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EXILES

Director: TONY GATLIF

FRANCE| 2004. SUBTITLED. COLOUR. DOLBY DIGITAL STEREO. 104 MIN.


WITH EXILES, ALGERIAN-FRENCH DIRECTOR TONY GATLIF BRAIDS TOGETHER THEMES THAT HAVE BEEN THREADED IN AND OUT OF HIS 14 FILMS INTO ONE STURDY HAMMOCK. ARGUABLY THE FILM-MAKER’S MOST PERSONAL WORK IN YEARS, EXILES FOLLOWS A PAIR OF PARISIAN SLACKERS FROM FRANCE TO THE DIRECTOR’S BIRTHPLACE, ALGIERS.
Zano (a charismatic Romain Duris) and Naima (Lubna Azabal) are first introduced buck naked in a bedroom in Paris rocking to a strong, Patti Smith-meets-techno-style opening track. The two hardly seem to know each other but decide to travel to Algeria by train, bus and foot. Zano’s descended from French colonials expelled from the North African country in 1962, while Naima’s the daughter of Algerian Arabs. He claims ‘music is my religion,’ while she is a standard-issue Gatlif sexpot with a vague trauma to overcome. Neither speaks Arabic or really has a clue as to what they’re in for, but they’re hot for each other and manage to take plenty of rest breaks for al fresco shags along the way.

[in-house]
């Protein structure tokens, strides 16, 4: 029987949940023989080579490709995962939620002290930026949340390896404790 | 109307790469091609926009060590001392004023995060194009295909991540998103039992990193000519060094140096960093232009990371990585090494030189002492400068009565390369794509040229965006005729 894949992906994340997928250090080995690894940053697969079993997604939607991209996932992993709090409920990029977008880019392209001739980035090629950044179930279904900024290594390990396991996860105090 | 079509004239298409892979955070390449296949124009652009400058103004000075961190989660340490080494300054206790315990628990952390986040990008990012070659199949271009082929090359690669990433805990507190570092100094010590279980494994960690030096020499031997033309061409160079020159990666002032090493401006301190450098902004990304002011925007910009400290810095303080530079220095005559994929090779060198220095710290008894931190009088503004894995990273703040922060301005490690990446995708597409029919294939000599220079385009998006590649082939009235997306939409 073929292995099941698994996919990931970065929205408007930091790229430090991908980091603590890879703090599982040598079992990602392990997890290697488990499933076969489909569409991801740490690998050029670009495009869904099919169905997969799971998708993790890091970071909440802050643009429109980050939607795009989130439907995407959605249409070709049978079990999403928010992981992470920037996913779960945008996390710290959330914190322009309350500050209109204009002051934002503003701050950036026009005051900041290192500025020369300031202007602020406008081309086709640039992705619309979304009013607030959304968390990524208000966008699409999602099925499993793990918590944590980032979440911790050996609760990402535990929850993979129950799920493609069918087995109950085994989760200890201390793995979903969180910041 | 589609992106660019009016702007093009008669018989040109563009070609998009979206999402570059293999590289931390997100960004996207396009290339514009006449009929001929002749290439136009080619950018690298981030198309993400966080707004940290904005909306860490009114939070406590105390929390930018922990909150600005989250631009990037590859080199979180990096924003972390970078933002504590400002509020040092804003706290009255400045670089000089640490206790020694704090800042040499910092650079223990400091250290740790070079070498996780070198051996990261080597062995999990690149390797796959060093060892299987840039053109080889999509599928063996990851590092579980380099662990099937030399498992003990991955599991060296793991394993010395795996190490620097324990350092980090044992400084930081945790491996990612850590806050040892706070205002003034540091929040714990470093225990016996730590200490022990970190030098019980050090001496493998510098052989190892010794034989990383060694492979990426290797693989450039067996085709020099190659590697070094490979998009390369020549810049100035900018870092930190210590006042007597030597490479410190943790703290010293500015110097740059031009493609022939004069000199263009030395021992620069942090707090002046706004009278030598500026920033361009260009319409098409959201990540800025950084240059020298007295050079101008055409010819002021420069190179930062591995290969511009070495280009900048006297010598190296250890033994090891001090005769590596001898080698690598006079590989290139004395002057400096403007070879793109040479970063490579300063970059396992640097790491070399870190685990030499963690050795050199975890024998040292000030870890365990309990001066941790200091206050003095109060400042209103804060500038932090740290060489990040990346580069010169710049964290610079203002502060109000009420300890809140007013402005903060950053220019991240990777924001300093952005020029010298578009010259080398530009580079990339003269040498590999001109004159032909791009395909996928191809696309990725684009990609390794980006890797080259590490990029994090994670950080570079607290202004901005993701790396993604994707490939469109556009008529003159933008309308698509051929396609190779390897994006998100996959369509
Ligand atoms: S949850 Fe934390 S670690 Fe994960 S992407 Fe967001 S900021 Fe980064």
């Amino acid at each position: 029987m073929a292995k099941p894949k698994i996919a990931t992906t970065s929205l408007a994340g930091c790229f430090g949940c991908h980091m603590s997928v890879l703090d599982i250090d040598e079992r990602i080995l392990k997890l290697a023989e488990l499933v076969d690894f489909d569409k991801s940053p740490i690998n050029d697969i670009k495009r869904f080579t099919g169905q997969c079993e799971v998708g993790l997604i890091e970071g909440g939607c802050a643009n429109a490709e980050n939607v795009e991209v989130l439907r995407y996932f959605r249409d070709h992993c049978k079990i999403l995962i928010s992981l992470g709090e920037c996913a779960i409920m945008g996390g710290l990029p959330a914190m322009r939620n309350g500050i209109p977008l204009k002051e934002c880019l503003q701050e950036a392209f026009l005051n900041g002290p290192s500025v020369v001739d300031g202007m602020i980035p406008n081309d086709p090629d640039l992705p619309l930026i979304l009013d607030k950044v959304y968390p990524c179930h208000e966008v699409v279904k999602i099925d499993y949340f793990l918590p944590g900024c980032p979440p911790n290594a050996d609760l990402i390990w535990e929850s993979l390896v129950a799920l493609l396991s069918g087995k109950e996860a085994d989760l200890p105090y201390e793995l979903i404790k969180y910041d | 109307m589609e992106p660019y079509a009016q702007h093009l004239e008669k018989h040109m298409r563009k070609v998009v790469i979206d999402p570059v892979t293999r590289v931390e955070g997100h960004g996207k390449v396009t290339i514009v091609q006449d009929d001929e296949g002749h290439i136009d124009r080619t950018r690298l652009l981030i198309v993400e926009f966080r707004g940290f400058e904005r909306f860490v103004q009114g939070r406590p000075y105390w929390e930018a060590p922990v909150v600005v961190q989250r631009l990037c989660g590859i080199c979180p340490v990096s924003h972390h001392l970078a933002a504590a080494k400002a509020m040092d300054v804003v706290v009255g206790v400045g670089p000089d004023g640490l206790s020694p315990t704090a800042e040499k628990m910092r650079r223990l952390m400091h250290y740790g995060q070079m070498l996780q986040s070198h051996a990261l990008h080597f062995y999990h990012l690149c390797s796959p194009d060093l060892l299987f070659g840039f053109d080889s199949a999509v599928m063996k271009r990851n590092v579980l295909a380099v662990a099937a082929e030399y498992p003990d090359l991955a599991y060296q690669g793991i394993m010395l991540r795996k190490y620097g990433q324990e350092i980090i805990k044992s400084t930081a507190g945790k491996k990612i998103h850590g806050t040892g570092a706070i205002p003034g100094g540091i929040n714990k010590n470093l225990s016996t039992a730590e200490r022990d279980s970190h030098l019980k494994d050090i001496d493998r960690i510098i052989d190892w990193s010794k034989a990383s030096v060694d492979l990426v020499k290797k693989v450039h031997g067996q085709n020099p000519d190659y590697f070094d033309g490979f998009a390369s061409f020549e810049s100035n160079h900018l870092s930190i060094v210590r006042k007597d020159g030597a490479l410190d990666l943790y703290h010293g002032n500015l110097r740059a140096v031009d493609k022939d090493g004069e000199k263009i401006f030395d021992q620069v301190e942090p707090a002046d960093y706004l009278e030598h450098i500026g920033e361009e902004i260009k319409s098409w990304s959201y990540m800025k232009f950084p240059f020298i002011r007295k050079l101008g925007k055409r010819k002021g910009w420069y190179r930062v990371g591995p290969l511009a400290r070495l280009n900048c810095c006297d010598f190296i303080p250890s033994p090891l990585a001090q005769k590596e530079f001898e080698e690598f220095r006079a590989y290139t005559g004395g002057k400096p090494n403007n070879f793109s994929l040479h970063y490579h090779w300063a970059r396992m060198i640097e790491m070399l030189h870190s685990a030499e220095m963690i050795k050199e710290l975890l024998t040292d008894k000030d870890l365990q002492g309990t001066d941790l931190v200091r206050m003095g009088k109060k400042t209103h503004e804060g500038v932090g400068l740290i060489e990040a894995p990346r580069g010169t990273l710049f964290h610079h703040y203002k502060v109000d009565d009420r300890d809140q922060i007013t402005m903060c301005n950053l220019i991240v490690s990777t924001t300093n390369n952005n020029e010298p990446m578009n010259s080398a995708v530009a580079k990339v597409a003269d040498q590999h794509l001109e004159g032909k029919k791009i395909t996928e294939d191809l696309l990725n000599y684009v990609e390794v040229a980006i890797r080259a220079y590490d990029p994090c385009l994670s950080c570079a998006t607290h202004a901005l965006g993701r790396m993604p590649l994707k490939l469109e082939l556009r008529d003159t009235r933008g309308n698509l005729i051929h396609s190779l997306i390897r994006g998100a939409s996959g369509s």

Overall, the film works well as a road movie, swinging and easy for the most part but gaining a certain gravitas in its later stretches. Gatlif’s take on Algerian culture is far less romanticised than one would expect given his story’s trajectory. He displays a sincere affection for both the central and peripheral characters and it looks as if a good time is being had by all. Collaborating with composer Delphine Mantoulet, Gatlif mixes electronic instruments and techno beats with more traditional ethnic tunes to create his most varied and funkiest sounding score in years.

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